--Jonathan Allison, UK English Professor
I haven't been back to Lexington since I left in 2004, but Lucy always kept me up to date when she could. She was a great addition to the English Department, and I will always remember her as one of the bright memories of my time there from 1972-1998.
--Joan Hartwig, former UK English Professor
I was shocked and saddened by this news. She was a wonderful, sweet, efficient person to work with. I can't imagine making it through four years without her. She was also Bob Hemenway's administrative assistant before me, and I think Joe Bryant's, who may have stolen her away from Graduate Studies. We kept in touch after I retired. I mourn her passing.
--Kevin Kiernan, former UK English Professor and Chair
My deepest sympathy to Lucy's family and close friends. Lucy was a wonderful person -- so kind, warm, and gracious to all. I feel lucky to have worked with her in the UK English Department for two years. She will be sadly missed.
--Michelle Sizemore, UK English Assistant Professor
Lucy was superior at her job and at "the rest of life." She was always wise and kind and patient while keeping the show on an often bumpy road. She held the key to my heart…and to the office I could creatively lock myself out of…Yes, peace to you, Lucy, and to the universe that seems less with you gone from us. Our thoughts and prayers are with you and your loved ones.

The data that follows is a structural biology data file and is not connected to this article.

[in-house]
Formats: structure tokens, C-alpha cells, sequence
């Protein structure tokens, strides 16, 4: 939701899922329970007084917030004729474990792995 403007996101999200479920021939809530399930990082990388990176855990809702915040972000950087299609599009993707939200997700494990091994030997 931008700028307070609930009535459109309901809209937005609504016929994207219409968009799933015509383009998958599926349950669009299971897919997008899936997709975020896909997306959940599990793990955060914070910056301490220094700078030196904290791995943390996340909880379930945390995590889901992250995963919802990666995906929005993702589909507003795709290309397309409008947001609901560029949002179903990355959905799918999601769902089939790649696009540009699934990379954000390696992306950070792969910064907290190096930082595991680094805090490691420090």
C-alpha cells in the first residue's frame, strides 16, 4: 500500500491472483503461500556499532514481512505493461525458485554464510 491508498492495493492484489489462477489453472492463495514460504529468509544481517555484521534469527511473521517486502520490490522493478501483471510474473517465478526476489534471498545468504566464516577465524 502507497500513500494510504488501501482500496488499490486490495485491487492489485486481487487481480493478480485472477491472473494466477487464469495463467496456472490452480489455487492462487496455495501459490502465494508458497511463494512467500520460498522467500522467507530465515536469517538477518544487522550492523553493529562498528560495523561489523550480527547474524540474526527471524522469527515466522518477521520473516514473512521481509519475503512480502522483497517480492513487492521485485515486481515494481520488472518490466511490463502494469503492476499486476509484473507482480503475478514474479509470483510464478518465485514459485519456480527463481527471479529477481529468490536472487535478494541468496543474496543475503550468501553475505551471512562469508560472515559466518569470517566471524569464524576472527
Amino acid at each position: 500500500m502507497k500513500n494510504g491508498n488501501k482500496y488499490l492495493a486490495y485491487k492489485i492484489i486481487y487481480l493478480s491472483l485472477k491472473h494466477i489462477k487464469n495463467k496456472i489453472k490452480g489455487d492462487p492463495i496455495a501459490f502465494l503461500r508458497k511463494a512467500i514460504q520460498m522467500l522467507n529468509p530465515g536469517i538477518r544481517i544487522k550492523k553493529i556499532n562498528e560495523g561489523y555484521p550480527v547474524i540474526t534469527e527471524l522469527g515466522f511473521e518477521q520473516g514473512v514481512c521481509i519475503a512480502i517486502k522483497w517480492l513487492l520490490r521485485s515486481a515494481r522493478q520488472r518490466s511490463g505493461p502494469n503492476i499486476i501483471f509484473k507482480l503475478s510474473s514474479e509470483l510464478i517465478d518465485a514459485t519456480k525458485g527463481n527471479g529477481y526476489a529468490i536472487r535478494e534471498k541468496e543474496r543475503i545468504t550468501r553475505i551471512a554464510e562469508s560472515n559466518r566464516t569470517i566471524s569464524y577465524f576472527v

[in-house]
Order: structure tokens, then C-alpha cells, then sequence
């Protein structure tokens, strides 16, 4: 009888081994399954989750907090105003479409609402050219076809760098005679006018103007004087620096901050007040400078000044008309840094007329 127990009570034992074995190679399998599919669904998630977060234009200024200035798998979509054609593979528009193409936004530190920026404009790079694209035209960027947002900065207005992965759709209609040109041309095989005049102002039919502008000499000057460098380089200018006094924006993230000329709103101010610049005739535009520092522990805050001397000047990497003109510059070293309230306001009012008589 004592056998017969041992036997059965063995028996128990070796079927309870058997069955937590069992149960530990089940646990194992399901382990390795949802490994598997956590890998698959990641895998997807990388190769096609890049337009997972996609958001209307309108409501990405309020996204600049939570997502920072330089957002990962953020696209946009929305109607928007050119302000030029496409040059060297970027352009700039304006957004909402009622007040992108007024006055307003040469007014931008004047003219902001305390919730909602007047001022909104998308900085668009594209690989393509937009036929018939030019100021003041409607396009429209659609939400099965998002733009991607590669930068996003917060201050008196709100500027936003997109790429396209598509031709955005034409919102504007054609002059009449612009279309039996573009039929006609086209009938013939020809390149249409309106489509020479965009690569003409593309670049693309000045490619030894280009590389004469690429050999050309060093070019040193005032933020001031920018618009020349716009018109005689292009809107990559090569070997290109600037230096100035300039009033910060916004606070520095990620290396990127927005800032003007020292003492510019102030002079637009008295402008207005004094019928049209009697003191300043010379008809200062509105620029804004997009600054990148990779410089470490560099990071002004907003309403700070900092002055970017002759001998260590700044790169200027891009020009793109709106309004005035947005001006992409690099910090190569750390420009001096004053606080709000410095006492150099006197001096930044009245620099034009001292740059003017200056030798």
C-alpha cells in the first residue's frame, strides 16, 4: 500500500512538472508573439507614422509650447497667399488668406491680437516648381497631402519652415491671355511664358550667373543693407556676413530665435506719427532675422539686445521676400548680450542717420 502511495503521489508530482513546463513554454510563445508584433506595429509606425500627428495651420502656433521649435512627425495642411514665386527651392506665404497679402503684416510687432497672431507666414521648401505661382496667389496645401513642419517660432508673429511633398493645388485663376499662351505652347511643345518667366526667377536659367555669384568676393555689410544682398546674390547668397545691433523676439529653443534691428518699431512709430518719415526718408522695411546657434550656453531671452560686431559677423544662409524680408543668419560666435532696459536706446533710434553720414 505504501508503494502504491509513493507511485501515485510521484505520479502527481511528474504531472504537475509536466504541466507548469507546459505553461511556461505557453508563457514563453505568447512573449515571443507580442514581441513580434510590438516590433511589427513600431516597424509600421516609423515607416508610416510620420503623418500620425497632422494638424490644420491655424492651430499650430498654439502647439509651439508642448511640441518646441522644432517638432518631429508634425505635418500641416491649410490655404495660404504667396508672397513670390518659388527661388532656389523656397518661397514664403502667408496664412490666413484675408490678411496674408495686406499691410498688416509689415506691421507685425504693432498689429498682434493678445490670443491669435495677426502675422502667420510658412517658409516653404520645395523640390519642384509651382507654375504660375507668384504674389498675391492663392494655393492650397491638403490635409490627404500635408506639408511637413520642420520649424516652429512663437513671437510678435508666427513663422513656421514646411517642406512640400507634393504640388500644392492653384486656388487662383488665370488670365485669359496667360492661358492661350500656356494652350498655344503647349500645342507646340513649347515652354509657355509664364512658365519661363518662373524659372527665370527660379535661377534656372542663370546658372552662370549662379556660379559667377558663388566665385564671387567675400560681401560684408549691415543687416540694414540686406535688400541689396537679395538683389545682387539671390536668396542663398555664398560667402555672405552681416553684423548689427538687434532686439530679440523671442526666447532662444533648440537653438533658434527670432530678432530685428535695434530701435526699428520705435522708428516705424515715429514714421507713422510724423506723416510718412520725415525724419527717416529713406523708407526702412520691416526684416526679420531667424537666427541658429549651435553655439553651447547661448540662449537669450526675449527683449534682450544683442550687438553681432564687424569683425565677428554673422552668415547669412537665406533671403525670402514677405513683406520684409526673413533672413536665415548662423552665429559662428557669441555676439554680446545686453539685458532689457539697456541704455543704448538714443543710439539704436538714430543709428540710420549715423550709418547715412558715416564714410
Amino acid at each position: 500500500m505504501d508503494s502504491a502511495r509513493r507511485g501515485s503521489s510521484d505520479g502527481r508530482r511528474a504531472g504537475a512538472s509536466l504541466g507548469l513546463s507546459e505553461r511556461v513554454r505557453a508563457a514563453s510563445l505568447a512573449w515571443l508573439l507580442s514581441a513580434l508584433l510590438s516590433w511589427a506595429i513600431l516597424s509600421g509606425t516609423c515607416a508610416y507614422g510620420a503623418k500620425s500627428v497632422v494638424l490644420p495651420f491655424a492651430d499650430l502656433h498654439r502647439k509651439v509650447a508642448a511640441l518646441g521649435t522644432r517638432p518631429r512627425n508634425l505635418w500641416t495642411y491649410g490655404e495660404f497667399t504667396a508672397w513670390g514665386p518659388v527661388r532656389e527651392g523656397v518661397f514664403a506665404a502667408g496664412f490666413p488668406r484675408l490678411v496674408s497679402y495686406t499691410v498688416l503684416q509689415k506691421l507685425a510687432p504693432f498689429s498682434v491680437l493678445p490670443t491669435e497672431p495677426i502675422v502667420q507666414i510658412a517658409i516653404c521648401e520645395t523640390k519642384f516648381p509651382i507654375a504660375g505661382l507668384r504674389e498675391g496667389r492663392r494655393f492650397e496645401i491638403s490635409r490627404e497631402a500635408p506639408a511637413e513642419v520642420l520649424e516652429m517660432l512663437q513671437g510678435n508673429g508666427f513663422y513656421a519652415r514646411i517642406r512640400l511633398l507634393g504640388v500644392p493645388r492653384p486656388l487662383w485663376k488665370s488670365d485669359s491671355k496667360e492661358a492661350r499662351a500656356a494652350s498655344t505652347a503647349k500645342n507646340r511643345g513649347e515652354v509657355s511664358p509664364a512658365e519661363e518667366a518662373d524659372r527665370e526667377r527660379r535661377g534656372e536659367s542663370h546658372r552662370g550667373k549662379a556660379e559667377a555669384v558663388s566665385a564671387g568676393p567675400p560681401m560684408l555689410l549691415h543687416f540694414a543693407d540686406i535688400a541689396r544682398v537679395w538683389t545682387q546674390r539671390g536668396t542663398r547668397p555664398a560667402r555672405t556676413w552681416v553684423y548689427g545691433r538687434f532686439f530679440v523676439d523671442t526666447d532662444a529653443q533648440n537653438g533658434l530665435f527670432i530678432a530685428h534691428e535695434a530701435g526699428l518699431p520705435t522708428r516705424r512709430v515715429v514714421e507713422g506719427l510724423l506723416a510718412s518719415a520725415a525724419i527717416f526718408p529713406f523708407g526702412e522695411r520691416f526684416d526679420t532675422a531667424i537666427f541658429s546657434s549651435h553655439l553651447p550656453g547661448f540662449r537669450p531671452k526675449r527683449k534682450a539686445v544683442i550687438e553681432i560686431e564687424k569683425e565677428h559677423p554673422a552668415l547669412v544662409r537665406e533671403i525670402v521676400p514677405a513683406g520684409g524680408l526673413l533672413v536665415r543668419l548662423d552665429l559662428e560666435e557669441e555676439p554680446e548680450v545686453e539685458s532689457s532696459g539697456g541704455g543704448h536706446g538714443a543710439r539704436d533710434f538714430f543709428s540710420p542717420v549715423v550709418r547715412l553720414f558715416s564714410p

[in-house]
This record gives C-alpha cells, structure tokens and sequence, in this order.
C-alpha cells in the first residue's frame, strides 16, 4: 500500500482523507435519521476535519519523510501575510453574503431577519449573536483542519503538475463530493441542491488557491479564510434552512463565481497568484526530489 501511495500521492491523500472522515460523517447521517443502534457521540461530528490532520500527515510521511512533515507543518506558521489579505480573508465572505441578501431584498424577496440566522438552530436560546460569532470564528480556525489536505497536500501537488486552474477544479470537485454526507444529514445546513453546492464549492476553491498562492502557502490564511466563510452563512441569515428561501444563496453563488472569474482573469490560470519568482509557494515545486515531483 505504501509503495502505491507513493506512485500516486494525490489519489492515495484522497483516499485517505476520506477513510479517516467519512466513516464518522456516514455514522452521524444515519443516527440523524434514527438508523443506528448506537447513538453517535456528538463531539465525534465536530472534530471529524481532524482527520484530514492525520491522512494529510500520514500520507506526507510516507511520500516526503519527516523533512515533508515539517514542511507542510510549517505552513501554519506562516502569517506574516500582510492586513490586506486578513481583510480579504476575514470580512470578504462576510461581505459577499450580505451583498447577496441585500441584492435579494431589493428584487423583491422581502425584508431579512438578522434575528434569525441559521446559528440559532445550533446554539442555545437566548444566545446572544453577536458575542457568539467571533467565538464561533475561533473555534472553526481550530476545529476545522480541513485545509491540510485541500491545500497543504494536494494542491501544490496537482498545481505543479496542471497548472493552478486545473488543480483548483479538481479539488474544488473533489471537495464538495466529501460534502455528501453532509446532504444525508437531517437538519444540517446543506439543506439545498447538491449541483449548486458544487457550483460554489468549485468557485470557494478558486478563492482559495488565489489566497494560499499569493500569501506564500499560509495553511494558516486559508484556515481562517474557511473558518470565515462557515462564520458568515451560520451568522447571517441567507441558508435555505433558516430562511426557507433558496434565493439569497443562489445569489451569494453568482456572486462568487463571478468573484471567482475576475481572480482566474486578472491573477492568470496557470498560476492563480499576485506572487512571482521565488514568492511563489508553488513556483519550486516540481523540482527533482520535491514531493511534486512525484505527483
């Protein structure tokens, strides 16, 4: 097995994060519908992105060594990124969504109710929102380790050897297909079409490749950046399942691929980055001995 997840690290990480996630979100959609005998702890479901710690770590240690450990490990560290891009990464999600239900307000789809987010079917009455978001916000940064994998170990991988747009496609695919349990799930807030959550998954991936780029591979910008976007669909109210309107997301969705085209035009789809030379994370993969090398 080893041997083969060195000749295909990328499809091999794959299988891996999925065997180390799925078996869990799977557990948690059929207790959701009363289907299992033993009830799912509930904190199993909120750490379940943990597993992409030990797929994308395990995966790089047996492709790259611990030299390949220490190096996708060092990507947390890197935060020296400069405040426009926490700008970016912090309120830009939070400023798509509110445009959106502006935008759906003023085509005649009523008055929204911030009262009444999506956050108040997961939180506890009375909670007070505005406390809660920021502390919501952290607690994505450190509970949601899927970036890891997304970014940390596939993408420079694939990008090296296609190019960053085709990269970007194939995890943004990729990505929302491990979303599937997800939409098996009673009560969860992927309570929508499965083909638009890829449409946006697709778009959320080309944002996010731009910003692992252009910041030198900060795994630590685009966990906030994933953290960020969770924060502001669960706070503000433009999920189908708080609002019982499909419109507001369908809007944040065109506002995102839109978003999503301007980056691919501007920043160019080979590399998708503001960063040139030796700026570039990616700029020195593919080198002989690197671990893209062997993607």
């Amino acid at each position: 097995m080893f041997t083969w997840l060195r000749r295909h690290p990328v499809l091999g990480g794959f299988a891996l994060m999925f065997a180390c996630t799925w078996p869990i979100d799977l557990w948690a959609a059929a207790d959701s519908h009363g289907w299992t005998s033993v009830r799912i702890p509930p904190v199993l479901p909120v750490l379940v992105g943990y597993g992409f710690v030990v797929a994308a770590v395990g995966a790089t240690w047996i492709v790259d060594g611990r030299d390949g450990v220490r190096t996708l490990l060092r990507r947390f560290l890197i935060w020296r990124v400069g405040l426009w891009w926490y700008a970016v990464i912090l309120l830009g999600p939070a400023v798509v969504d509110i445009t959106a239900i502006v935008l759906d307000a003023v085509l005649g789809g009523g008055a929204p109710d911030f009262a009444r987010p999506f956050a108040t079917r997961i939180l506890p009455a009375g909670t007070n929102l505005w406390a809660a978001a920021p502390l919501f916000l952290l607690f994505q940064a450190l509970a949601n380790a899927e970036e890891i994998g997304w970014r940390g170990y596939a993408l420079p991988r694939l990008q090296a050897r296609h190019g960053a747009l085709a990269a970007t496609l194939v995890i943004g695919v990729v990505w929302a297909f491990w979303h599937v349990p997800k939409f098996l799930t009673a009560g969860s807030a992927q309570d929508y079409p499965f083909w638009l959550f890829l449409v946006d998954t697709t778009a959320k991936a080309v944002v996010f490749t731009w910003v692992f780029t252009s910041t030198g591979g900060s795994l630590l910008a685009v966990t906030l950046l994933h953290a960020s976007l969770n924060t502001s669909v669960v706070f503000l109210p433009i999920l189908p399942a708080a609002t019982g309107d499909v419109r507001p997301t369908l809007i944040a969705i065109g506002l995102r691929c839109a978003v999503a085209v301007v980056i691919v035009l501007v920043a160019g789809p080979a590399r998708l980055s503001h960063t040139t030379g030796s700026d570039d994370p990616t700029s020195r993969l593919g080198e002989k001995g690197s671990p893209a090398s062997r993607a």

--Mary Kathryn Tri
Lucy was a joy to all who knew her. She was gentle, patient, kind and never ever complained. Although I saw her infrequently in Patterson Office Tower, I will miss her smiling face and calming demeanor. Prayers for her family during this very difficult time. Lucy was a gift to us all.
--Lynn Roche Phillips, UK Geography Assistant Professor
Heartfelt condolences to all of Lucy's family and friends now mourning this huge loss.
--Patty Cooper, UK Gender & Women's Studies Associate Professor